The MEND program includes gym time for children with the focus on fun and inclusion.

MEND helps local families — Program offers tips and tools for a healthier lifestyle

A program that gives kids and their parents tips and tools to live a healthy lifestyle is proving to have a great impact on participants.

A program that gives kids and their parents tips and tools to live a healthy lifestyle is proving to have a great impact on participants throughout several communities in BC including Nelson.

MEND is a free 10-week program for children ages 5 to 13 that are working with their families toward achieving a healthy lifestyle and healthy weight. Nelson was one of nine communities hosting MEND programs for ages 7 to 13 this fall.

Local program coordinator Cathy Potkins has a background in chronic disease. As a physiologist she’s worked in cardiac rehabilitation and diabetes for 20 years. During that time, she’s seen a great change in people’s health.

“When you look at the rates of diabetes, it’s frightening,” she said. “We know that diabetes is on the rise and so much of it is related to physical activity and the type of food we eat.”

Having worked with adults throughout her career, MEND attracted her attention because she’s always wanted to work with children as well. She feels this program is invaluable.

“It’s one of the projects the government is doing upstream,” she said.

Funded by Healthy Families BC, Childhood Obesity Foundation, BC Recreation and Parks Association, and the YMCA of Greater Vancouver, MEND offers children and their caregivers group sessions that incorporate a fun mix of interactive family activities, practical demonstrations, games, tips about healthy food, label reading and portion sizes among other tools for overall health.

Families meet twice a week for one to two-hour sessions — it varies. The first hour involves an information session and then kids leave their parents to hit the gym for a fun-based physical activity hour.

“I’ve been watching some of the sessions and the kids are just having a hoot,” said Potkins. She explained it’s important for gym time to be fun, inclusive and interactive. “For lots of kids, part of why they move away from physical activity is because their experiences haven’t been great.”

The Regional District of Central Kootenay provides three-month family passes to those who complete 80 per cent of the program.

The families that participated in the pilot program come for all kinds of reason, said Potkins.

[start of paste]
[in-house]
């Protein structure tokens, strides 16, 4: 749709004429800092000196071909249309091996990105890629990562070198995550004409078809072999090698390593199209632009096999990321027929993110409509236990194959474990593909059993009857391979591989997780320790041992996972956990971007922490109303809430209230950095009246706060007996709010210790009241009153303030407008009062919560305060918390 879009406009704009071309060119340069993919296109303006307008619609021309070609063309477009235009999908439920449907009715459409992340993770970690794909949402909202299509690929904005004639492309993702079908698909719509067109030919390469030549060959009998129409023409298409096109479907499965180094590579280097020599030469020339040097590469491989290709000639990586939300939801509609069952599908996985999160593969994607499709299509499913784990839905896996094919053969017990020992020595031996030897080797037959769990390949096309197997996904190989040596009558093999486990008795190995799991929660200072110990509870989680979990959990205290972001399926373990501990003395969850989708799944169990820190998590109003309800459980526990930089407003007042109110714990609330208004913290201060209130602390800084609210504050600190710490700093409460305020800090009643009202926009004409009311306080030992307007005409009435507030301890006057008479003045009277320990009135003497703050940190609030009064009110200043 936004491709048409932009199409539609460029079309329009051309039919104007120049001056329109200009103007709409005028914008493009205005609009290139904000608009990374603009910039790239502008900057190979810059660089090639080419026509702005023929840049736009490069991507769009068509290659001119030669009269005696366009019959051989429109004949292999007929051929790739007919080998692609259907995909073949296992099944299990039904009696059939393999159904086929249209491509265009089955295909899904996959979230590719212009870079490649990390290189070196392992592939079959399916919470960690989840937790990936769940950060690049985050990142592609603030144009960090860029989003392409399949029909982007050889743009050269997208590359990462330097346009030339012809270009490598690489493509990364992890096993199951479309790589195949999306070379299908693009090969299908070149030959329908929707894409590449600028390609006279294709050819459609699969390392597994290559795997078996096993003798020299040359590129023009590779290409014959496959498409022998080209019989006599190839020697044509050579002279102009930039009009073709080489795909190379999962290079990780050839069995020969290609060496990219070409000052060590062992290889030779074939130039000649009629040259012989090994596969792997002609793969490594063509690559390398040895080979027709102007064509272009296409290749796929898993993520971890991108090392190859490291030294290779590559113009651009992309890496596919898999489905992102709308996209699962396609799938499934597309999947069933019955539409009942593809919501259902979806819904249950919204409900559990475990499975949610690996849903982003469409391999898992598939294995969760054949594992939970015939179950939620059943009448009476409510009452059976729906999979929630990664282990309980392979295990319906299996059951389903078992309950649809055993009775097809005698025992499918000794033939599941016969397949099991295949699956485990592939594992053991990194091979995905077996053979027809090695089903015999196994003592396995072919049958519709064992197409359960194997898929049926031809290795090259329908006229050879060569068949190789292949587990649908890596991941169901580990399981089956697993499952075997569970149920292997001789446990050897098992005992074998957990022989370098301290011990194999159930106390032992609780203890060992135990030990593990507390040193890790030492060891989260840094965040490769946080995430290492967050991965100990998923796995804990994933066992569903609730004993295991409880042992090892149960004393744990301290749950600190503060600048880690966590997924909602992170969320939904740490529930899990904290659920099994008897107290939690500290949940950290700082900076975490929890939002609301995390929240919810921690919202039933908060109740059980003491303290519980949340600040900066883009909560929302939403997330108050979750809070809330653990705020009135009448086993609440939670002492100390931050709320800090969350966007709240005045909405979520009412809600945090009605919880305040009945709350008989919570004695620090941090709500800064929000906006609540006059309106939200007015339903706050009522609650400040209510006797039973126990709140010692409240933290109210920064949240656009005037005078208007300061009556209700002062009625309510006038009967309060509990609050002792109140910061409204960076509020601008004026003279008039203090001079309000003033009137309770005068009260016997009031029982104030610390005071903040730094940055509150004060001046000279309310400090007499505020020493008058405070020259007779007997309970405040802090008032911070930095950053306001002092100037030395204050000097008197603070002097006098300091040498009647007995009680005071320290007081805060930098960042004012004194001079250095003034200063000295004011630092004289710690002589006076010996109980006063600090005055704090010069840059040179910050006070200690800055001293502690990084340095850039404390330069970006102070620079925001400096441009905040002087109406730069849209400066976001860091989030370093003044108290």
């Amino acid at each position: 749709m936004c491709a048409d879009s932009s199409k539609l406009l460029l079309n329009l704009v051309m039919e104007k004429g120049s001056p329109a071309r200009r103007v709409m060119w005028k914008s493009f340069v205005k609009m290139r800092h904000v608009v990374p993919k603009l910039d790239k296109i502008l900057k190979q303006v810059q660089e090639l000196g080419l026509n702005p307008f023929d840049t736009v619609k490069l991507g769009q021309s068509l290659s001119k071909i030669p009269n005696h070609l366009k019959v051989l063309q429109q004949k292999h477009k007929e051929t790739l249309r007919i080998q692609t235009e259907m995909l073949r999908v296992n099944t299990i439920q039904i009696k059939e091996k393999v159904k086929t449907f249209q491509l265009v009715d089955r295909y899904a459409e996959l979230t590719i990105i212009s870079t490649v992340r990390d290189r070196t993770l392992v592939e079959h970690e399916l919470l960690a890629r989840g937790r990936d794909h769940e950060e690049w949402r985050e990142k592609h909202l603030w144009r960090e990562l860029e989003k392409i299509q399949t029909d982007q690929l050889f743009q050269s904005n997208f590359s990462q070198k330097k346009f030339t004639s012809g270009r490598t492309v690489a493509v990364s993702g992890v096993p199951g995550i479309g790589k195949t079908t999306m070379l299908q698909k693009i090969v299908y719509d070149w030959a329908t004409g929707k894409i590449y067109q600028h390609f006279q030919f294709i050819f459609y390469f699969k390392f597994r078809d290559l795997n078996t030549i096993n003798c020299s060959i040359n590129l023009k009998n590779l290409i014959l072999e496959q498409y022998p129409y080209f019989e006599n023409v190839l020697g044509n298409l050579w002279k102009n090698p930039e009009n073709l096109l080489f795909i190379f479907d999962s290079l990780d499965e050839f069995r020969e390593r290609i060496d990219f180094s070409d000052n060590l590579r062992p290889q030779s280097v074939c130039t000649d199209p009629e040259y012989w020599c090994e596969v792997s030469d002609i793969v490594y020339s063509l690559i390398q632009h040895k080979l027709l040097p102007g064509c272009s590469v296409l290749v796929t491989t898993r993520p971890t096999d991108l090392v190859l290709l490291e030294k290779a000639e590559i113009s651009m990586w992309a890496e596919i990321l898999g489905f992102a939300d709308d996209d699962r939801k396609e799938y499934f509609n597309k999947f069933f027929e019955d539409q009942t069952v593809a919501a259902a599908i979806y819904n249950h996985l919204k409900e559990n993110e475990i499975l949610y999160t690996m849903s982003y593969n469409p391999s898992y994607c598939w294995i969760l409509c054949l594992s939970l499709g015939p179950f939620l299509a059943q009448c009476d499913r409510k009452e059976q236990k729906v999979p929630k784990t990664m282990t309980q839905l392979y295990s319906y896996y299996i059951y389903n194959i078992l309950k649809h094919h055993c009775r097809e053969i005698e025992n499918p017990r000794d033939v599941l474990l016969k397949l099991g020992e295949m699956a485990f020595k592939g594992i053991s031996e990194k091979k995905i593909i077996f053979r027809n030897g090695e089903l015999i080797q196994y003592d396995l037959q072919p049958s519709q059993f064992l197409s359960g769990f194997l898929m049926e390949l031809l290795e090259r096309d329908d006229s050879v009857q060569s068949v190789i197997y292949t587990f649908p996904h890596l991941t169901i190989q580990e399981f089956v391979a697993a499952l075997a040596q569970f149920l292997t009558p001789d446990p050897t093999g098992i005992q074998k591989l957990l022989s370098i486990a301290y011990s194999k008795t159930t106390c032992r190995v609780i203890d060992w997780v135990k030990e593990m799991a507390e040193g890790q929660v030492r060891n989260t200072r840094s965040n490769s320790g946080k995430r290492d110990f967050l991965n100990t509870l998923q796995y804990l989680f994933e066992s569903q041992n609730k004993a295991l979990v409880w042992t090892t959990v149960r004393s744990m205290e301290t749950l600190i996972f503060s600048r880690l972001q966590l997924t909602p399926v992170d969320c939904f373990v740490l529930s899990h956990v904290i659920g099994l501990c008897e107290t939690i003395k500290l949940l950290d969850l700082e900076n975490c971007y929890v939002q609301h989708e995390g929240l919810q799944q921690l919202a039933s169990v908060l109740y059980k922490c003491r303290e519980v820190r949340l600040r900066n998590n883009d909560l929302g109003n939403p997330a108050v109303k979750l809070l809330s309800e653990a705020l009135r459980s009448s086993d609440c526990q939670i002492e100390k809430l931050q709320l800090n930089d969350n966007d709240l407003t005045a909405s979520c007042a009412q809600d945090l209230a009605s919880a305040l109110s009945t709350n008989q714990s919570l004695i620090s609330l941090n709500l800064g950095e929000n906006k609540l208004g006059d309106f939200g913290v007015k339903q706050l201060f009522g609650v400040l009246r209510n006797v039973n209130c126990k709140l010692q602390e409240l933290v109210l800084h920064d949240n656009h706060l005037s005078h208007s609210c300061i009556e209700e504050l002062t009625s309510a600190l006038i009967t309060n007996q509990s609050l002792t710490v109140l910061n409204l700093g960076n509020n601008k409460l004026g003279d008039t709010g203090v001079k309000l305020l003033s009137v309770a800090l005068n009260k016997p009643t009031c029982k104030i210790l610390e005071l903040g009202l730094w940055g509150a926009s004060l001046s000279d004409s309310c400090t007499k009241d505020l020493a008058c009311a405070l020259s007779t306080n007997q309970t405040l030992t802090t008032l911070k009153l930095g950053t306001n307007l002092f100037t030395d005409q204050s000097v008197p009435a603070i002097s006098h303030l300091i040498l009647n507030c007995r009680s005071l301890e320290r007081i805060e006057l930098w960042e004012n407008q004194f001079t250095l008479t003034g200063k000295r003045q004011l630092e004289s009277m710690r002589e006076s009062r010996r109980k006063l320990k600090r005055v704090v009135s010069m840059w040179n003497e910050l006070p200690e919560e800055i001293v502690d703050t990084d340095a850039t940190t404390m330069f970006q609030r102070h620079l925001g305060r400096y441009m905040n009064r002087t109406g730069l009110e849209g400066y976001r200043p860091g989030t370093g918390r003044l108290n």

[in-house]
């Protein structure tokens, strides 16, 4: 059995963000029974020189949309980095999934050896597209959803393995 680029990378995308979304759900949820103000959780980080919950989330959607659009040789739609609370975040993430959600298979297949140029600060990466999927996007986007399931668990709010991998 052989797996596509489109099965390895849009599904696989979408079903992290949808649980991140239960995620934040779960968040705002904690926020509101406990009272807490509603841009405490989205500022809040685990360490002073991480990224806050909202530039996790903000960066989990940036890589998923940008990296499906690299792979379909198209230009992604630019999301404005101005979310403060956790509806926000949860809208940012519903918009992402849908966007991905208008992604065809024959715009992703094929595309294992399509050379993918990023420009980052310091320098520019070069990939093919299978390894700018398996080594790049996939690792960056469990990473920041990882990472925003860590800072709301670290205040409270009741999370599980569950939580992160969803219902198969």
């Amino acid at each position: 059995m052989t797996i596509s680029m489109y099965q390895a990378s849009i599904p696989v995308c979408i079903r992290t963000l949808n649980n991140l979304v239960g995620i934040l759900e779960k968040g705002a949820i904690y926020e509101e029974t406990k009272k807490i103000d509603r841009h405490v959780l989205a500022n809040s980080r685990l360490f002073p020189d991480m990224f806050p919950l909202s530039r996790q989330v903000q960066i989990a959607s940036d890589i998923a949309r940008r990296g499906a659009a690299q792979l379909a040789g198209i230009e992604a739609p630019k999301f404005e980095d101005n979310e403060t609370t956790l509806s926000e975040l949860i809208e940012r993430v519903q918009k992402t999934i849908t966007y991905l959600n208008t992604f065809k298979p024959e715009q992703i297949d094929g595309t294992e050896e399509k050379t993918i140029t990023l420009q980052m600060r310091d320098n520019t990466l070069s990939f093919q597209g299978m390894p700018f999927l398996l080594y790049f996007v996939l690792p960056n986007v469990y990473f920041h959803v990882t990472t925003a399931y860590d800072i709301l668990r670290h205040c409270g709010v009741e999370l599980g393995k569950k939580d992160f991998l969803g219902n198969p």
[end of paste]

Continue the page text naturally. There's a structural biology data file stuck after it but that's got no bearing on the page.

“One young girl told me she decided she wanted to join because she wanted to make new friends and she proudly showed me the phone numbers she’d gathered up,” she said. “The reasons that people decided to come vary a bit but the goal is the same — to become a healthier family unit.”

“As parents if we try and say, ‘you need to eat this,’ we often get resistance but when kids hear why and maybe from a different source it often makes it really easy to create change,” she continued. “As parents we’re sometimes nervous about trying to implement change but when kids are keen and excited and willing to try things, it makes it so much easier.”

Tom Warshawski, pediatrician and chair of the Childhood Obesity Foundation, said it’s a wide phenomena among developed countries that people are eating more and are less active.

“That combination means that we’re packing on weight at unprecedented rates ever in human history,” he said.

This has real physical ramifications such as problems with blood sugar regulation, hypertension and blood lipid regulations — in kids this can affect brain development.

“In children and youth, the biggest ramification is one of diminished self esteem,” he said. “But already by adolescence, the health impacts are beginning to be felt.”

Families need help through programs like MEND because of the whole environmental package of low-cost unhealthy foods that are heavily marketed and kids are especially susceptible.

“As a parent, when you are swimming against this current, it’s difficult to instill these healthy lifestyle habits,” said Warshawski.

“All parents love their children and want them to live a healthy lifestyle in order to grow up strong and confident,” he continued. “Maintaining a healthy weight is a great indicator of a healthy lifestyle, yet close to one third of BC’s children are either overweight or obese. The MEND program teaches families healthy living habits in a positive environment to help children and youth become healthier and more confident.”

The key to MEND’s success is that it is “fun, engaging and non-judgmental,” he said. “Focus is on lifestyle not weight. That’s where more of us involved in this game are getting to is it’s the lifestyle that matters… if you get the lifestyle package right, healthy weight will develop… this isn’t about how you look, it’s about healthy lifestyle.”

Potkins meets with families at the start of the program to see if there’s a good match and then touches base with them throughout. She said feedback from parents participating in the first round has been great. She relayed some of the comments she’s heard.

“Since joining the MEND program it’s opened my mind about my family’s health, fitness and nutrition,” she said. “It’s been five weeks since the program has started and all my friends and family have really noticed the difference this program has made in my life.”

“I think this program is wonderful,” said another parent. “I have two children in the program and since the start, my kids have been really committed to making changes. They’re getting excited about healthy eating and exercise.”

Registration is now open for the second session of the 10-week program beginning in January. Families can contact Potkins at cpotkins@rdck.bc.ca or they can call 250-505-4708. Space is limited to 15 children.

 

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